Blue October's Justin Furstenfeld Throws a Bonfire for His Enemies on 'Home'
Photo by Nicola Dell/Courtesy of Rainmaker Artists
Blue October’s Justin Furstenfeld has entered his forties with an aggressively joyful mind-set.
The Houston-born rocker is now happily married, living in San Marcos with his wife and two young children. He has established himself as a husband and a father, and his music has consequently turned another corner to reflect as much.
“I wouldn’t say this is a happy album,” Furstenfeld says of Home, which was released today. “It’s me saying, 'This is what I want out of life, and I’m going to get it. So just move out of the way if you’re trying to keep me from it.’”
His band’s last album, 2013’s Sway, was about rebirth and sobriety. Having learned to walk on his own two feet again, Furstenfeld says Home is about finding inner peace and making the most out of the rest of his life.
“I want to be a better person every day than I was the day before,” he says. “For my friends and for my children. And that’s where I took this album.”
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With Home, Furstenfeld’s goal is to show fans that he can be just as creative and passionate of a songwriter when he’s in a good place as he was when he was in a dark one.
“This album is an example of how you can live hard and love hard,” he says. “And you can be a husband hard and live every aspect of life hard.”
But his positive attitude notwithstanding, Furstenfeld is still a perfectionist. Those who have worked with him professionally, he says, might even call him an asshole.
“Ask people who have worked with me in the studio, and they might see me as a control freak or a perfectionist,” Furstenfeld says. “But I learned that at HSPVA — to give 110 percent or get off the stage, because we’re not here to paint a pretty picture; we’re here to make people feel.”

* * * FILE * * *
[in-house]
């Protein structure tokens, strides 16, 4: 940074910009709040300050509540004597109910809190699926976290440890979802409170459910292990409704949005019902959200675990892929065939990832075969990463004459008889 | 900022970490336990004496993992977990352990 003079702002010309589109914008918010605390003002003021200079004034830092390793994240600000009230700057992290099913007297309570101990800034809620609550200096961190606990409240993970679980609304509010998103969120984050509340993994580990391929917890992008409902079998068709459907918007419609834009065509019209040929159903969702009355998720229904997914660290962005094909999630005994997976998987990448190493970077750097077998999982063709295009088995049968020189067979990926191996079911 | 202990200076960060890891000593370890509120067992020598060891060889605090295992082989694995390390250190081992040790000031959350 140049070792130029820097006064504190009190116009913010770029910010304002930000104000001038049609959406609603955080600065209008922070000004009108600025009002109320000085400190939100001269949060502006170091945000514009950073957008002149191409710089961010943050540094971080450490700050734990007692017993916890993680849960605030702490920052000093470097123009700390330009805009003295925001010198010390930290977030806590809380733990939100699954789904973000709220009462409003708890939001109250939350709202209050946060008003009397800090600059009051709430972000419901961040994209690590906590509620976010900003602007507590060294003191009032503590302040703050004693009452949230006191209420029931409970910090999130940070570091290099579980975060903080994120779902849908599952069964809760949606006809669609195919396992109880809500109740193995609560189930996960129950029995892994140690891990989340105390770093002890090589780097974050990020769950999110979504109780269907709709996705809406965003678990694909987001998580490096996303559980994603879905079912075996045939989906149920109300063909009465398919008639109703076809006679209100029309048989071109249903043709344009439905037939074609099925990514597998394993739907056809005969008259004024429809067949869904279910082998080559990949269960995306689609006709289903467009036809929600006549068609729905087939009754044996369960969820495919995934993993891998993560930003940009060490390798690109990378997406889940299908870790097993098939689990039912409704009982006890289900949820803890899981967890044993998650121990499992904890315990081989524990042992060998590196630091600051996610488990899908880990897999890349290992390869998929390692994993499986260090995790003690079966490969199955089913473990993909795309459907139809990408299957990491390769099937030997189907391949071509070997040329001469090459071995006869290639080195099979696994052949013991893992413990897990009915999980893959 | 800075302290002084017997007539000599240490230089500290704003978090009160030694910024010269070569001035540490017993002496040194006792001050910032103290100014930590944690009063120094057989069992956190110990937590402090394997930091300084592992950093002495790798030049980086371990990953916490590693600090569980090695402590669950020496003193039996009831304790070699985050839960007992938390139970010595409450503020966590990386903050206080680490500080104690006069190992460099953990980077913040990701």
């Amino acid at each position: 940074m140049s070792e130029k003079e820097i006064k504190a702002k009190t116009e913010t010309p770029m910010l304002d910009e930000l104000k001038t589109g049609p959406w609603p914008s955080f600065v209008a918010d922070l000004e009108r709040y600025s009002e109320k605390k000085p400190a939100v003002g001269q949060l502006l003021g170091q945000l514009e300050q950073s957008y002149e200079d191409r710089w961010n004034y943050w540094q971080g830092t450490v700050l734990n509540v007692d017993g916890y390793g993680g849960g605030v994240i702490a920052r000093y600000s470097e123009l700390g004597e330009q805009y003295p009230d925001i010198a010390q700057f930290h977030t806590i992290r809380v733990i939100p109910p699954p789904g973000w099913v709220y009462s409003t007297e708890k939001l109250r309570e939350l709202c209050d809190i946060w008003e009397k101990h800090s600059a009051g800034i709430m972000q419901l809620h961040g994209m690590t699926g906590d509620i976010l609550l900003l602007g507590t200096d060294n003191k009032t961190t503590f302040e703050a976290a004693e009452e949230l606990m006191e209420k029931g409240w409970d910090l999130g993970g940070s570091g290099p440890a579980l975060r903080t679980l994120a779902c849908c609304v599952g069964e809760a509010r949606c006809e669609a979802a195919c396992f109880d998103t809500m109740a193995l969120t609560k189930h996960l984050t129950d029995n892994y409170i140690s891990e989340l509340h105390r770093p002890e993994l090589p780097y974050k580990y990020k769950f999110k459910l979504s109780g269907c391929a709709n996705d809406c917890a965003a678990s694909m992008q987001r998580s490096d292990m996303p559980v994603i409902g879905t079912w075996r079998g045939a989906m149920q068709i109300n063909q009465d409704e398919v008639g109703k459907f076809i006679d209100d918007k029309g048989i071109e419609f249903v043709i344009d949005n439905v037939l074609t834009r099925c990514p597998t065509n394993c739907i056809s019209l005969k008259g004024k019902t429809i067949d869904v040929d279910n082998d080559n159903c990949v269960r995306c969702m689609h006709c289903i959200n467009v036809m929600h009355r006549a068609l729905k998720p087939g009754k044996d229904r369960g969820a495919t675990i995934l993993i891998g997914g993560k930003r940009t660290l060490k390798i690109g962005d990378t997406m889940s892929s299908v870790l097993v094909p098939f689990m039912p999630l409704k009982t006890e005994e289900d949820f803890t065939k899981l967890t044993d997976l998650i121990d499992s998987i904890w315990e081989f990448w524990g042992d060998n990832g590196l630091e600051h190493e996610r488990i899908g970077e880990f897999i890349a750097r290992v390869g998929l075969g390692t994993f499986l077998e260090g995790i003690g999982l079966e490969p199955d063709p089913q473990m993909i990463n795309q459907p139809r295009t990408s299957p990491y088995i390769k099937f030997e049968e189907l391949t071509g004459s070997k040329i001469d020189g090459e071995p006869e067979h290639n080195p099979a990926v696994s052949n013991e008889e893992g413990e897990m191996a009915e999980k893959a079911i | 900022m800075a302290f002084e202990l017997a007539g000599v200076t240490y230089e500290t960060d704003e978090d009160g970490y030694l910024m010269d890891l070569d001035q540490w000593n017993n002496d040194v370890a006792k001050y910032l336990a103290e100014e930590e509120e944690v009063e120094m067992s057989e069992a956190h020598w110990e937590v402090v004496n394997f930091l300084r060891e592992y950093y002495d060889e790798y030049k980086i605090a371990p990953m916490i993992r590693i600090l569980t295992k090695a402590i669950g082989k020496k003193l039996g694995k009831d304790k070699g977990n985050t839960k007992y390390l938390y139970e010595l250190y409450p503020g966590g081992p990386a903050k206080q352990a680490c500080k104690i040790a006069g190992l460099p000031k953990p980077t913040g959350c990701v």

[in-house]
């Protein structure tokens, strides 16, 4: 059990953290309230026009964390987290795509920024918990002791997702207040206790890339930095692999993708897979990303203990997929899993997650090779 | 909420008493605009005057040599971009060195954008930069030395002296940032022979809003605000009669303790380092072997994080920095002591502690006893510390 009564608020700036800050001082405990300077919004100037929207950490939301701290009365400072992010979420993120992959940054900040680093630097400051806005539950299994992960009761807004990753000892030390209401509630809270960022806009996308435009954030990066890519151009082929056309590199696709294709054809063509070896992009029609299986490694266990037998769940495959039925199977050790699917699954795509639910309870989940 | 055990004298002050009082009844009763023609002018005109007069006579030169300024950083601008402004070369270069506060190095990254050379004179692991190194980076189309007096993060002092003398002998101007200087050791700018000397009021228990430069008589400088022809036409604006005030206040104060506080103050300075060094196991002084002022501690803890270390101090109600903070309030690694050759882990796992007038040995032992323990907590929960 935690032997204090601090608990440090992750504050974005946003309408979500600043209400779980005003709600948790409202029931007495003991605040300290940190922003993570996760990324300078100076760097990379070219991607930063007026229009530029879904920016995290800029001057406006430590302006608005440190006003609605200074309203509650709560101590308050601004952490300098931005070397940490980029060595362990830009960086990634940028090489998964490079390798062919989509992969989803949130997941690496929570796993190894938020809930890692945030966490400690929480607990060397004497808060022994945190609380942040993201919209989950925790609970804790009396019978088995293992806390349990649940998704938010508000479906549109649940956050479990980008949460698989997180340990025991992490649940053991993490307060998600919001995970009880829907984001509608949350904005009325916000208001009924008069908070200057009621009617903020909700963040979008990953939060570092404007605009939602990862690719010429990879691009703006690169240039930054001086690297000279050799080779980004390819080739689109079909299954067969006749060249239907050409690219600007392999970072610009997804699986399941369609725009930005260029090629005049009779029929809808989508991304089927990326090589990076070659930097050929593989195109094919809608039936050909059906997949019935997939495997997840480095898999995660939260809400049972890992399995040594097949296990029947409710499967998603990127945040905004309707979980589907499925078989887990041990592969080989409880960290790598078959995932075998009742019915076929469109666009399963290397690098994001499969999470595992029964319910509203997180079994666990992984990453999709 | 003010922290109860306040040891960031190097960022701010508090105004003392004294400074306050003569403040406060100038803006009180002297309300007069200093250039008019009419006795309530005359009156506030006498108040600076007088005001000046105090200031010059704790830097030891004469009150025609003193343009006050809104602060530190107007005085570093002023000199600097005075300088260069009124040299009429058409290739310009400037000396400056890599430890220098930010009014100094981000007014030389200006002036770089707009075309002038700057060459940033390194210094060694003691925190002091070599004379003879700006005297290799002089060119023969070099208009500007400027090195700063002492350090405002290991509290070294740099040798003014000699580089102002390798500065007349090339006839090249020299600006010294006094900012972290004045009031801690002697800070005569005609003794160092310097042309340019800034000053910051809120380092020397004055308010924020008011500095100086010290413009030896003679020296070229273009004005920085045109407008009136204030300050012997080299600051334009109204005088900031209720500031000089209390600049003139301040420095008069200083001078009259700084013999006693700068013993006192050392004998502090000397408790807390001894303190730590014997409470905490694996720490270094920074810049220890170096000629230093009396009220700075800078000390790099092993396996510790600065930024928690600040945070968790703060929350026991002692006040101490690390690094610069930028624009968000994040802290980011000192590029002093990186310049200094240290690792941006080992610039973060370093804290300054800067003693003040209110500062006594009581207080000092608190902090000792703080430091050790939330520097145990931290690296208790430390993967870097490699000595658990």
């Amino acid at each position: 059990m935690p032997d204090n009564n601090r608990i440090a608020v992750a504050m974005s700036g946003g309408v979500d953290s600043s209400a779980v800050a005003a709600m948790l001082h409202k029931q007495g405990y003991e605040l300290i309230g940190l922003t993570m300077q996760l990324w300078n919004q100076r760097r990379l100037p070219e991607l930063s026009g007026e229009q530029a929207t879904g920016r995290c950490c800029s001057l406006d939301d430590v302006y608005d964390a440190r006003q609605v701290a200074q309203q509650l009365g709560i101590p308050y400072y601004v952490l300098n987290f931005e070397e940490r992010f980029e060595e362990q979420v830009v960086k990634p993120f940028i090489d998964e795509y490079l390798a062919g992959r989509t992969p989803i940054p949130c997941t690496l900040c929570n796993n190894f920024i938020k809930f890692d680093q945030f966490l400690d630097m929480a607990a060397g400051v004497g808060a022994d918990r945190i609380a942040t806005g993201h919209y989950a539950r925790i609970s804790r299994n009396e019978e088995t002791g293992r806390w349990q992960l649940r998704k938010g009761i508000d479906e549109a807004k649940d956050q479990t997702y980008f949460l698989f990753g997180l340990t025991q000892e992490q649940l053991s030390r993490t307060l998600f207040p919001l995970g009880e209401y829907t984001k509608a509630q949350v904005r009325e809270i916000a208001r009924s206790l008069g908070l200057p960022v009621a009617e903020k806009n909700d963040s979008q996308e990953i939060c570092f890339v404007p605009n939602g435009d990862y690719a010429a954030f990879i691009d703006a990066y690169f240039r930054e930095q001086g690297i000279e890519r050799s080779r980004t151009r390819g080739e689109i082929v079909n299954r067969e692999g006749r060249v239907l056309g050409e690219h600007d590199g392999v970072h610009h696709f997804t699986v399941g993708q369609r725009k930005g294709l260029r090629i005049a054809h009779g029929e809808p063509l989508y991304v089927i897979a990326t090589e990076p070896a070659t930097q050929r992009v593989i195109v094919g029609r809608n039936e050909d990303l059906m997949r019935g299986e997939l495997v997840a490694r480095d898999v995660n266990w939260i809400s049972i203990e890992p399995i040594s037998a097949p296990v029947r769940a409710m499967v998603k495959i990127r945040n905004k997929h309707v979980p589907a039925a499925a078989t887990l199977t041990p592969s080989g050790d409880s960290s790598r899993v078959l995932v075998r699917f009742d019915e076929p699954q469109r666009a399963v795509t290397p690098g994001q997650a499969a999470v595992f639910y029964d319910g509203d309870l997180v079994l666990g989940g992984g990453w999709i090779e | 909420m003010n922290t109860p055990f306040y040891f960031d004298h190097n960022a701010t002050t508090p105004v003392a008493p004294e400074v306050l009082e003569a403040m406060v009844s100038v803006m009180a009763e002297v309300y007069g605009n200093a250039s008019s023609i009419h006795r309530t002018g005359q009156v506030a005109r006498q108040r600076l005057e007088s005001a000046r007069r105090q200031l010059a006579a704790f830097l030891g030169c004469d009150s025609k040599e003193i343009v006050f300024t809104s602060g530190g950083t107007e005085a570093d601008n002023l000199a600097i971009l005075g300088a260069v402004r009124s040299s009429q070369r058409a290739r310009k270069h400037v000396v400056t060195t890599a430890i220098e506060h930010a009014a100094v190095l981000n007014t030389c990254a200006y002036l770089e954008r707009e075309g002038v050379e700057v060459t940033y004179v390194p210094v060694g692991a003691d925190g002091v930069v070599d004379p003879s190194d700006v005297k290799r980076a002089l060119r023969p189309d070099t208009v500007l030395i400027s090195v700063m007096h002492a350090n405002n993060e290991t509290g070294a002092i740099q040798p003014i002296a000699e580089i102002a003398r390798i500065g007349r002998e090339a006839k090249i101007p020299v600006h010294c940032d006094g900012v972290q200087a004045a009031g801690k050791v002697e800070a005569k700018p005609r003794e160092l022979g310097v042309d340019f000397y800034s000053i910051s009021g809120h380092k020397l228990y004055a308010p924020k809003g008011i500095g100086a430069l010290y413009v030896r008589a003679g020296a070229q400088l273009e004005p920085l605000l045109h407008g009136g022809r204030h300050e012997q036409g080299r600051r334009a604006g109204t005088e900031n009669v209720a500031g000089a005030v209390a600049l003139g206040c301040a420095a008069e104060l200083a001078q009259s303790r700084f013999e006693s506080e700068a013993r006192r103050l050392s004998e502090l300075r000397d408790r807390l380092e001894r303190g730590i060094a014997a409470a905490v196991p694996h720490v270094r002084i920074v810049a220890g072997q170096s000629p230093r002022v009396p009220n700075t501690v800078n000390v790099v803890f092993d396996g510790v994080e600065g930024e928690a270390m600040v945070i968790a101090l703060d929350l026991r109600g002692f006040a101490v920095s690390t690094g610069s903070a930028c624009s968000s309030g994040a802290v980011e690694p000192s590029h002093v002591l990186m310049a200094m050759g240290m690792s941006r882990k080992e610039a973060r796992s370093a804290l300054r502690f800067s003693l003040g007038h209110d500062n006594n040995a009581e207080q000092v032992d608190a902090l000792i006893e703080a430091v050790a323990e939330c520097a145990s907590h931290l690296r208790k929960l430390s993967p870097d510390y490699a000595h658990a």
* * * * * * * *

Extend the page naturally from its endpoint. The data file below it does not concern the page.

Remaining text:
Home is brimming with feelings. But happy songs are an especially difficult variety, because they can come across as bubblegum. Furstenfeld knows this, so instead of just writing an upbeat song, he dove into his happiness, sought out the demons underneath and wrestled them down.
He says it was like inviting all his enemies over for a bonfire in his backyard, where everyone threw their baggage onto the fire and talked it out. It's a far cry from the breakthrough Foiled era, when Furstenfeld begged ex-lovers to hate him.
“I think back to the Foiled days, and what I was doing was regurgitating that pain,” Furstenfeld says. “And that’s what people were drawn to in those days. It was, ‘Oh, look at this tortured soul.’ But what an amazing thing to be able to find a way out of that and be just as passionate, even more passionate about the light than the dark.”
For Furstenfeld, it took being plunged into darkness to eventually see the light. But he is proud of where he came from, excited about the future and thoroughly enjoying the present.
He recognizes that not everyone will buy into what he’s selling. It won’t resonate with everyone, and some naysayers will undoubtedly question its authenticity. But that’s perfectly all right with him.
“You can’t change anyone,” Furstenfeld says. “But I’ll pray for you if you’re negative.”
Blue October will host an acoustic in-store performance tomorrow at Barnes and Noble in The Woodlands Mall at 1 p.m.
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